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Let’s pay attention to Africa’s women in tourism [Article]

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All over the world, women play pivotal roles in shaping the tourism landscape.  Even more in Africa some of these women have remained trailblazers in helping define tourism on the continent.

There is no denying the fact that women represent the greater number of all labour engaged in tourism related businesses.

A UNWTO Global Report on Women in Tourism released in 2010 indicates the following;

  1. Women make up a large proportion of the formal tourism workforce.
  2. Women are well represented in service and clerical level jobs but poorly represented at professional levels.
  3. Women in tourism are typically earning 10% to 15% less than their male counterparts.
  4. The tourism sector has almost twice as many women employers as in other sectors.
  5. One in five Tourism Ministers worldwide is woman.
  6. Women make up a much higher proportion of own-account workers in tourism than in other sectors.

This couldn’t be any truer as most of the women use tourism as a subsistence employment platform to support their livelihoods and that of their families.

Sadly however, the report indicates that, “a large amount of unpaid work is being carried out by women in family tourism businesses.”

Time and again, women have demonstrated that tourism works for all.

“The capacity of tourism to empower women socially, politically, and economically is particularly relevant in developing regions where women may face the greatest hardships and inequalities,” the Report stated.

More importantly, is to increase the awareness of the crucial role women play in tourism that help bolster economies of African countries.

We align with some of the key recommendations of the UNWTO Report which remains relevant in the current tourism dispensation.

Some include: Strengthen legal protection for women in tourism employment; some of which should address minimum wage regulations and equal pay laws.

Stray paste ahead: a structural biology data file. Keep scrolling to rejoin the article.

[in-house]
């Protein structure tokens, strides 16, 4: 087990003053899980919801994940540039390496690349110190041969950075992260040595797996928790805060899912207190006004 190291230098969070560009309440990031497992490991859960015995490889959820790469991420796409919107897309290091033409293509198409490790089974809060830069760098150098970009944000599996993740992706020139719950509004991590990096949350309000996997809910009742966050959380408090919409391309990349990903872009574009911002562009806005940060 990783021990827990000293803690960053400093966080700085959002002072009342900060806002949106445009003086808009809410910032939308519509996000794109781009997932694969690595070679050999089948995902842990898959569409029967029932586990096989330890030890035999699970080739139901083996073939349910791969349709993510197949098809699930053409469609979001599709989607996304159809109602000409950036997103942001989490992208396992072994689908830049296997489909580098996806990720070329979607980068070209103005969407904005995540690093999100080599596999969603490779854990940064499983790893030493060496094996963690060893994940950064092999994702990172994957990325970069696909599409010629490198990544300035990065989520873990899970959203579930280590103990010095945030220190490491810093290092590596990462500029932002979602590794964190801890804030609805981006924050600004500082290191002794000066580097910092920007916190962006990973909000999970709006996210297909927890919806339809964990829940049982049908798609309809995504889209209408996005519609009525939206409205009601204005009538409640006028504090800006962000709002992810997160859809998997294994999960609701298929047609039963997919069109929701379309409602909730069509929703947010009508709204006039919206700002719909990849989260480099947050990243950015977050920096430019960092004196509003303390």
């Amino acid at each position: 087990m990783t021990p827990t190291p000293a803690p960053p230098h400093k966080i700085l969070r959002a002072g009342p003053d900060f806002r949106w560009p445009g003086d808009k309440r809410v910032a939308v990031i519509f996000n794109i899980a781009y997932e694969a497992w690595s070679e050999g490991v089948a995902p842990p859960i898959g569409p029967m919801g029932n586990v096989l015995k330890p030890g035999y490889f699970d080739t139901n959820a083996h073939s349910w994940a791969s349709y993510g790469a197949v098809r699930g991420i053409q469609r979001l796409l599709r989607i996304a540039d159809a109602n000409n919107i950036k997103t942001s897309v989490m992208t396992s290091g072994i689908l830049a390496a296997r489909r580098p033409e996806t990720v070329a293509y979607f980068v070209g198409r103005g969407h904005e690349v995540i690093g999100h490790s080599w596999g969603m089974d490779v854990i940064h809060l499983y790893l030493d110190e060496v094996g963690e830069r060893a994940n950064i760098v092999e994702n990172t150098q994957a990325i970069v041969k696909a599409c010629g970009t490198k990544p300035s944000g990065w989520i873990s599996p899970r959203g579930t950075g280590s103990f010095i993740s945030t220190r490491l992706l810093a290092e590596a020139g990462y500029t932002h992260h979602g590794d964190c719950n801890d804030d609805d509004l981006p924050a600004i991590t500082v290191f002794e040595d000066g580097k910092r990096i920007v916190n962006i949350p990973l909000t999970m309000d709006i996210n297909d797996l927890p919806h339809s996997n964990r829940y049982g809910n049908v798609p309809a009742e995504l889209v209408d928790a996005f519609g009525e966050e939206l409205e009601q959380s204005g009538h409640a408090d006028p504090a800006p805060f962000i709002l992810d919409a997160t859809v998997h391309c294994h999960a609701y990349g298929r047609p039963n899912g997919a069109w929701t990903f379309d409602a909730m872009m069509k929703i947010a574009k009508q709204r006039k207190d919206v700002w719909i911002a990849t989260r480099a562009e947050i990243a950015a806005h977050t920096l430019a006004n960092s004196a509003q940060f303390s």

The recommendations also require improvement on maternity leave requirements, flexible hours, work-from-home options, and arrangements for childcare. Again we should help facilitate women’s entrepreneurship by ensuring women’s access to credit, land and property as well as provide appropriate training and resources to support women’s tourism enterprises.

The bedrock of all these is perhaps the need to ensure the  promotion of  women’s participation in tourism education and training and improving the educational level of women already working in different areas of the industry through a targeted and strategic program of action.

We at VoyagesAfriq doff our hats to UNWTO for their decision to hold the first-ever Regional Congress on Women Empowerment in the tourism sector with focus on Africa. The event took place , Ghana from 25th -27TH November, 2019 and among the tall list of activities was a Masterclass on Innovation in Tourism.

For us, an event like this, speaks to the need to bring women together to forge a strong agenda while giving them a unique platform to network, share and exchange ideas and build their capacities in order to get them in tune with the ever dynamic tourism trends.

From the local food seller at a national park, to the tour operator through to the director at the Tourism Ministry whose work affect national policy on tourism, there are phenomenal women who through their involvement in the sector, are helping write a positive narrative about tourism in Africa and beyond. To such women, we say kudos and keep soaring.

This article first appeared in the 9th edition of the VoyagesAfriq Travel Magazine as an editorial piece

 

Columnist:  Samuel ObengAppah Content Editor, VoyagesAfriq Travel Magazine

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